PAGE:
Patient was taken up for recanalization and stenting of terminal portion of parotid duct. Intra orally parotid duct orifice was identified after probing with lacrimal probe. Ductal dilatation was done with lacrimal probe till size 6 (Figure 2). Endoscopic visualisation of sialocele cavity was done with ureteric endoscope of size 1.2 mm. Level of ductal laceration was found to be near the parotid orifice and scope could not be passed easily into the proximal portion of duct. Ureteric stent (DJ stent) of size 1mm was kept as stent (Figure 3). Outer end of stent was fixed to buccal mucosa. Free flow of saliva was noted in post-operative period. Pressure bandage was applied externally in cheek over area of sialocele. Stent was removed after 4 weeks period. After stent removal, ductal orifice was found to be patent and there was clear flow of saliva through the orifice.
Sialocele is one of the common complications of superficial parotidectomy. It happens when the secretions from deep lobe of parotid gland accumulates in subcutaneous region. Traditionally such sialocele is treated by repeated aspiration and local compression bandage to prevent fluid re-accumulation . Sialocele secondary to blunt injury to face is relatively less common and only less than 10 cases have been reported so far . Common site of duct injury in blunt trauma is terminal portion of parotid duct where it bends over anterior margin of masseter muscle to pierce buccal pad of fat and opens into buccal mucosa [1,7]. At this region, duct is relatively freely mobile within buccal fat pad; fat pad acts as shock absorber. When there is frictional injury, it causes ductal shearing injury resulting in terminal ductal injury, sialocele formation and stenosis of distal portion of duct.
Initially repeated aspiration was attempted in outside hospital along with oral anti-sialogogue (glycopyrollate), but it failed. Other available treatment options include tympanic neurectomy and localised Botox injection . In tympanic neurectomy, the secreto-motor fibres to the parotid gland that originates from tympanic plexus over promontory of middle ear is cut via trans canal approach [9,10]. Many times it is difficult to identify the nerve and the success rate depends on surgeon expertise. Alternatively botulinum toxin can be injected locally over the gland; it inhibits release of acetyl choline and thereby inhibits the secretory action of gland . Both these procedures inhibit glandular secretion and may cause atrophy of gland in long term. In our patient parotid gland and proximal duct was intact, so we didn’t attempt these procedures.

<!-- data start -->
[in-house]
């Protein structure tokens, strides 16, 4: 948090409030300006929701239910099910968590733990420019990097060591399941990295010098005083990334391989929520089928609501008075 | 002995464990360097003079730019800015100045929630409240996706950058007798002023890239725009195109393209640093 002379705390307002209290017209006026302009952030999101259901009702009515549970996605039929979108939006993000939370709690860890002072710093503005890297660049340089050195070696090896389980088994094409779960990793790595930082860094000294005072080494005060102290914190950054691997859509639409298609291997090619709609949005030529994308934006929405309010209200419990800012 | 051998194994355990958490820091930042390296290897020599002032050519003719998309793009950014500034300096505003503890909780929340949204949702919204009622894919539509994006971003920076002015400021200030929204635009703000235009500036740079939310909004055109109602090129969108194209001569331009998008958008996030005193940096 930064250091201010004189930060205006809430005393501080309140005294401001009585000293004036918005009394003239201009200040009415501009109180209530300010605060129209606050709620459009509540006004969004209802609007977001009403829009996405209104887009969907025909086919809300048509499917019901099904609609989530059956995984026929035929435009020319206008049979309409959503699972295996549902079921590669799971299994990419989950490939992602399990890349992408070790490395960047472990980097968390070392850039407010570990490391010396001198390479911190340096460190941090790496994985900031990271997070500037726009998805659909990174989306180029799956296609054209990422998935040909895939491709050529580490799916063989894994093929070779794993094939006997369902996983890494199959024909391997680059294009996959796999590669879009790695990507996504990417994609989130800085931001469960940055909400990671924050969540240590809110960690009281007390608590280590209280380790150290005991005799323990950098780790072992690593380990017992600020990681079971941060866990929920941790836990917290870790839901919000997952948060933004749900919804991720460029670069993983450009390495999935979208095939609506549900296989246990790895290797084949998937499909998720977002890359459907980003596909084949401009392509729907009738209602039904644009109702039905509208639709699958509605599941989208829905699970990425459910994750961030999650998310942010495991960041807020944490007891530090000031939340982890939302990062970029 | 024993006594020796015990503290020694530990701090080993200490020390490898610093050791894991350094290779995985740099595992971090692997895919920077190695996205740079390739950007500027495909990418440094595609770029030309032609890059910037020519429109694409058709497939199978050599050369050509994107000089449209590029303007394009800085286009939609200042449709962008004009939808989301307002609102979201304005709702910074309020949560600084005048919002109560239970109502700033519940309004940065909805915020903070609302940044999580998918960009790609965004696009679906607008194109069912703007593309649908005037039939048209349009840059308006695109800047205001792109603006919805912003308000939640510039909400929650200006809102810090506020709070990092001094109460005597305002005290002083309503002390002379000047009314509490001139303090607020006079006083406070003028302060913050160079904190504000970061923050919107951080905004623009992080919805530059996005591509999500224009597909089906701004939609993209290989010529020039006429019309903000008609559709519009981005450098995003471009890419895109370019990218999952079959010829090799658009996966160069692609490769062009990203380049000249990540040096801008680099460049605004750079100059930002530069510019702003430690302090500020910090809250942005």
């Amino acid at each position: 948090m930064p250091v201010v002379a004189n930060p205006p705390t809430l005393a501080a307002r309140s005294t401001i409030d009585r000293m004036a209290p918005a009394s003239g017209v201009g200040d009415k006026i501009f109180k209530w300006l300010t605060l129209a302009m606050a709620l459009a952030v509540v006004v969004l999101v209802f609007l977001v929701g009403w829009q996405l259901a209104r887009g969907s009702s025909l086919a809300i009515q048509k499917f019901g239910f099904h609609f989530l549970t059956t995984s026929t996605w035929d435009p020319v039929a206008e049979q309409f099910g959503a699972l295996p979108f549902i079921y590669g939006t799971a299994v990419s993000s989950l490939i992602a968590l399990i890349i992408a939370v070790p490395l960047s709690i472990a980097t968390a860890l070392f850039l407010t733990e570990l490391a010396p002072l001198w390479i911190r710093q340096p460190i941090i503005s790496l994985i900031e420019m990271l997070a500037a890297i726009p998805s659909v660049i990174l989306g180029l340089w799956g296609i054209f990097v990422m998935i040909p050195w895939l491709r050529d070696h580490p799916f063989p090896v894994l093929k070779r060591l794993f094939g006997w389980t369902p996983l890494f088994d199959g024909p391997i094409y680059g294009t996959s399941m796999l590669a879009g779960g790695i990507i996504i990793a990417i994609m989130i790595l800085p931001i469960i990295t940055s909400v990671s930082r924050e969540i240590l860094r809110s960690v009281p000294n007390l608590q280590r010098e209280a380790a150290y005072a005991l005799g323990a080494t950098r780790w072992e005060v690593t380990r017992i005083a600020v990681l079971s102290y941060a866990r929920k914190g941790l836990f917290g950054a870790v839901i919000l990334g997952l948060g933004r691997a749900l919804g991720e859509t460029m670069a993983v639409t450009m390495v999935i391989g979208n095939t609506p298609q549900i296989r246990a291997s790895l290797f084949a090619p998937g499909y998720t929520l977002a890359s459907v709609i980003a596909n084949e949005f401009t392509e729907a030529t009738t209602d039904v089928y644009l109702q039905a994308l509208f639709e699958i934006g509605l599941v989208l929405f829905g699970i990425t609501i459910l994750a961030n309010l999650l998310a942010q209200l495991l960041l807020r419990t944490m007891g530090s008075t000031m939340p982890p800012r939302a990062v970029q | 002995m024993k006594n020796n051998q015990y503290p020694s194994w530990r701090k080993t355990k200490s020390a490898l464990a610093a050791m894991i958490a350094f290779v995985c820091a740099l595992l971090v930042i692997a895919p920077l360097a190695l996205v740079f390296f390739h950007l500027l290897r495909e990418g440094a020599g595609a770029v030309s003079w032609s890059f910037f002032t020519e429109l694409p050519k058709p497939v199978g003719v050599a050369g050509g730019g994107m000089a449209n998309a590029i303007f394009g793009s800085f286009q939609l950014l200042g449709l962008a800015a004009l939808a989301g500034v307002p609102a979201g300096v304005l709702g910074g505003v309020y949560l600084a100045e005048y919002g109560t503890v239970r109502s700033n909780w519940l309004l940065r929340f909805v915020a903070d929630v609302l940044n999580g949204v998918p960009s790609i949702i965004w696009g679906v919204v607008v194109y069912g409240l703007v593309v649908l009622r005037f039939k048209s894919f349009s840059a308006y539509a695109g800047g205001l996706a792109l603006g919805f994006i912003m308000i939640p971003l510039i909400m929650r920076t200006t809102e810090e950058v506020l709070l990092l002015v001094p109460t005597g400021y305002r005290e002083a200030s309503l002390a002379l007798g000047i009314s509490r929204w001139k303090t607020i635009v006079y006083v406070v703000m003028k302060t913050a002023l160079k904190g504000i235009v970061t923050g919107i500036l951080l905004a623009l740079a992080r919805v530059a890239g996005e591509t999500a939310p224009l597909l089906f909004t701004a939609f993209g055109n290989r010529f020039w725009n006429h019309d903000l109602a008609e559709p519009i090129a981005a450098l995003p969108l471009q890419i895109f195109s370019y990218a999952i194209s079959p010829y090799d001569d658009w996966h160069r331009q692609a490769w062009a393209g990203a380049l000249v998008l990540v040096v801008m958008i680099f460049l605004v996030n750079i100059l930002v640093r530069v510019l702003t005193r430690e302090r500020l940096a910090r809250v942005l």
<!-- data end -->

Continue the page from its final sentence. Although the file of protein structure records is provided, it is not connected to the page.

In post traumatic cases, there is ductal tear/laceration leading to salivary extravasation and stenosis of distal duct. In such cases correction of sialocele involves repair of ductal tear and stenting of stenosed segment. Ductal reconstruction via open approach is met with high rate of complications like formation of cutaneous fistula, injury to terminal branches of facial nerve and restenosis. Hence open approach was not planned in our patient and he was taken up for ductal recanalization and stenting via intra oral approach . Also in our patient the stenosis was confined to terminal potion of duct and it is best managed by intra oral drainage and stenting .
Intra oral canalisation could be done easily with lacrimal probe. Serial dilatation was done with lacrimal probe till size 6. Sialendoscopy was done with ureteric endoscope (size 1.2 mm), which showed sialocele cavity. Sialendoscopy has been used extensively in management of sialolithiasis. Nevertheless it is also useful in localizing site of ductal injury, check for ductal patency and assist in stent placement [6,13]. In institutions where sialendoscope is not available, one can consider using ureteric endoscope for visualization of salivary duct system as it is relatively easily available. Once ductal canalisation was done there was free flow of saliva and sialocele subsided completely.
Stenting of the duct must be done to prevent restenosis. Various materials like infant feeding tube, epidural catheter , outer balloon of endotracheal tube  was considered for stenting. Fixing the stent in place was a challenge; poor fixation might lead to dislodgement of stent. To address this issue we used ureteric stent -DJ stent (double J stent).This stent has j shaped curled end at both endings . The curled end can be straightened during insertion, once in place it curls up again. After insertion the curled up portion was inside sialocele cavity and another end was sutured to buccal mucosa. Post operatively check x-ray was done which revealed curled up portion within sialocele cavity ( Figure 4). Stent was kept for 4 weeks. Patient did not develop any recurrence of sialocele or restenosis ( Figure 5).
Post traumatic sialocele secondary to ductal injury is relatively less common especially after blunt injury to face. MR sialography shows better visualization of duct, sialocele cavity and glandular parenchyma. Stenosis confined to terminal portion of duct is best managed by intra oral ductal canalization, stenting and pressure bandage.